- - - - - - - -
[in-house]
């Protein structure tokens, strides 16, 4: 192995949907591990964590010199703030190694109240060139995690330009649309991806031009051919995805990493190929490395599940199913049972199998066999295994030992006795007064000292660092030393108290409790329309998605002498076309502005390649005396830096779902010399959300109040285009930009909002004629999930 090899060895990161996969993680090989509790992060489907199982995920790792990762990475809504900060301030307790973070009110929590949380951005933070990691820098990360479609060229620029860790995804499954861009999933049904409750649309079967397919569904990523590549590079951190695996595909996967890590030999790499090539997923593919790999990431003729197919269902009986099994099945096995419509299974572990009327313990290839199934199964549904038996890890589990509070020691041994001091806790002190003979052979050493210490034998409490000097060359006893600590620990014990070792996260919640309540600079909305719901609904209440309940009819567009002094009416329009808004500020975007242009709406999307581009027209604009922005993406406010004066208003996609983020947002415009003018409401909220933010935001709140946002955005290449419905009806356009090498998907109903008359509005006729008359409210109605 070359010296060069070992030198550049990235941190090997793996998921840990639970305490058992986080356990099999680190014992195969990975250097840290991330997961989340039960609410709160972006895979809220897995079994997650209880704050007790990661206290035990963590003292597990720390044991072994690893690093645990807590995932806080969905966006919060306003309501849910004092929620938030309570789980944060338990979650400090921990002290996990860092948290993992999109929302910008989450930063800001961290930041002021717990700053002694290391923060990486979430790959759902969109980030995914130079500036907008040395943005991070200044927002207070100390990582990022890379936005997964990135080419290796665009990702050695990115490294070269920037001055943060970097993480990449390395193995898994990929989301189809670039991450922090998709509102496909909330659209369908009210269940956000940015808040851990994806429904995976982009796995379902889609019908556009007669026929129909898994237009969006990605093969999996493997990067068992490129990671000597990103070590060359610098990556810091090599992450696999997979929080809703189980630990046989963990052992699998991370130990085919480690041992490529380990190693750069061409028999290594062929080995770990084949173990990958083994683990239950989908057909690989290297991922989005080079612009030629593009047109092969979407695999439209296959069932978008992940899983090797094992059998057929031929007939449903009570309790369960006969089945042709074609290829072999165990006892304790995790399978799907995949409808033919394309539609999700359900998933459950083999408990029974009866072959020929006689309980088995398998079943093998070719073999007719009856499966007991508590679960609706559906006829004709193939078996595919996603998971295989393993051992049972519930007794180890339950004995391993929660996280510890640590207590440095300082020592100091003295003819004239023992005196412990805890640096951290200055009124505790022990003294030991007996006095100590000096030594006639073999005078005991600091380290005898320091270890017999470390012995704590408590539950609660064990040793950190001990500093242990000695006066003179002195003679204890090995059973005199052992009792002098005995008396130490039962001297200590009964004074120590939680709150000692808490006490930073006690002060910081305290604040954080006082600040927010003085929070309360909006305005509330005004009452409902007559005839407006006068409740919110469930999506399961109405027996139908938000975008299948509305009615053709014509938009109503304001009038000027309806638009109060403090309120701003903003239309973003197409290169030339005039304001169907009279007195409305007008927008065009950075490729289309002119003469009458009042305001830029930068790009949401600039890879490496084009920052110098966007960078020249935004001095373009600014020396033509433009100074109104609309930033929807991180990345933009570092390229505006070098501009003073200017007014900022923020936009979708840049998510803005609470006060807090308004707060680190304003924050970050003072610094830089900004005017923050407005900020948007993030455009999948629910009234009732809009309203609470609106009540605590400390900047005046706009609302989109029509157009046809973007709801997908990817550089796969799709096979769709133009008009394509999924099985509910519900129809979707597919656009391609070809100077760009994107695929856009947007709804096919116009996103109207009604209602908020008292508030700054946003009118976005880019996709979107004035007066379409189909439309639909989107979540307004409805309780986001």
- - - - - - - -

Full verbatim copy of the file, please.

[in-house]
């Protein structure tokens, strides 16, 4: 192995949907591990964590010199703030190694109240060139995690330009649309991806031009051919995805990493190929490395599940199913049972199998066999295994030992006795007064000292660092030393108290409790329309998605002498076309502005390649005396830096779902010399959300109040285009930009909002004629999930 090899060895990161996969993680090989509790992060489907199982995920790792990762990475809504900060301030307790973070009110929590949380951005933070990691820098990360479609060229620029860790995804499954861009999933049904409750649309079967397919569904990523590549590079951190695996595909996967890590030999790499090539997923593919790999990431003729197919269902009986099994099945096995419509299974572990009327313990290839199934199964549904038996890890589990509070020691041994001091806790002190003979052979050493210490034998409490000097060359006893600590620990014990070792996260919640309540600079909305719901609904209440309940009819567009002094009416329009808004500020975007242009709406999307581009027209604009922005993406406010004066208003996609983020947002415009003018409401909220933010935001709140946002955005290449419905009806356009090498998907109903008359509005006729008359409210109605 070359010296060069070992030198550049990235941190090997793996998921840990639970305490058992986080356990099999680190014992195969990975250097840290991330997961989340039960609410709160972006895979809220897995079994997650209880704050007790990661206290035990963590003292597990720390044991072994690893690093645990807590995932806080969905966006919060306003309501849910004092929620938030309570789980944060338990979650400090921990002290996990860092948290993992999109929302910008989450930063800001961290930041002021717990700053002694290391923060990486979430790959759902969109980030995914130079500036907008040395943005991070200044927002207070100390990582990022890379936005997964990135080419290796665009990702050695990115490294070269920037001055943060970097993480990449390395193995898994990929989301189809670039991450922090998709509102496909909330659209369908009210269940956000940015808040851990994806429904995976982009796995379902889609019908556009007669026929129909898994237009969006990605093969999996493997990067068992490129990671000597990103070590060359610098990556810091090599992450696999997979929080809703189980630990046989963990052992699998991370130990085919480690041992490529380990190693750069061409028999290594062929080995770990084949173990990958083994683990239950989908057909690989290297991922989005080079612009030629593009047109092969979407695999439209296959069932978008992940899983090797094992059998057929031929007939449903009570309790369960006969089945042709074609290829072999165990006892304790995790399978799907995949409808033919394309539609999700359900998933459950083999408990029974009866072959020929006689309980088995398998079943093998070719073999007719009856499966007991508590679960609706559906006829004709193939078996595919996603998971295989393993051992049972519930007794180890339950004995391993929660996280510890640590207590440095300082020592100091003295003819004239023992005196412990805890640096951290200055009124505790022990003294030991007996006095100590000096030594006639073999005078005991600091380290005898320091270890017999470390012995704590408590539950609660064990040793950190001990500093242990000695006066003179002195003679204890090995059973005199052992009792002098005995008396130490039962001297200590009964004074120590939680709150000692808490006490930073006690002060910081305290604040954080006082600040927010003085929070309360909006305005509330005004009452409902007559005839407006006068409740919110469930999506399961109405027996139908938000975008299948509305009615053709014509938009109503304001009038000027309806638009109060403090309120701003903003239309973003197409290169030339005039304001169907009279007195409305007008927008065009950075490729289309002119003469009458009042305001830029930068790009949401600039890879490496084009920052110098966007960078020249935004001095373009600014020396033509433009100074109104609309930033929807991180990345933009570092390229505006070098501009003073200017007014900022923020936009979708840049998510803005609470006060807090308004707060680190304003924050970050003072610094830089900004005017923050407005900020948007993030455009999948629910009234009732809009309203609470609106009540605590400390900047005046706009609302989109029509157009046809973007709801997908990817550089796969799709096979769709133009008009394509999924099985509910519900129809979707597919656009391609070809100077760009994107695929856009947007709804096919116009996103109207009604209602908020008292508030700054946003009118976005880019996709979107004035007066379409189909439309639909989107979540307004409805309780986001």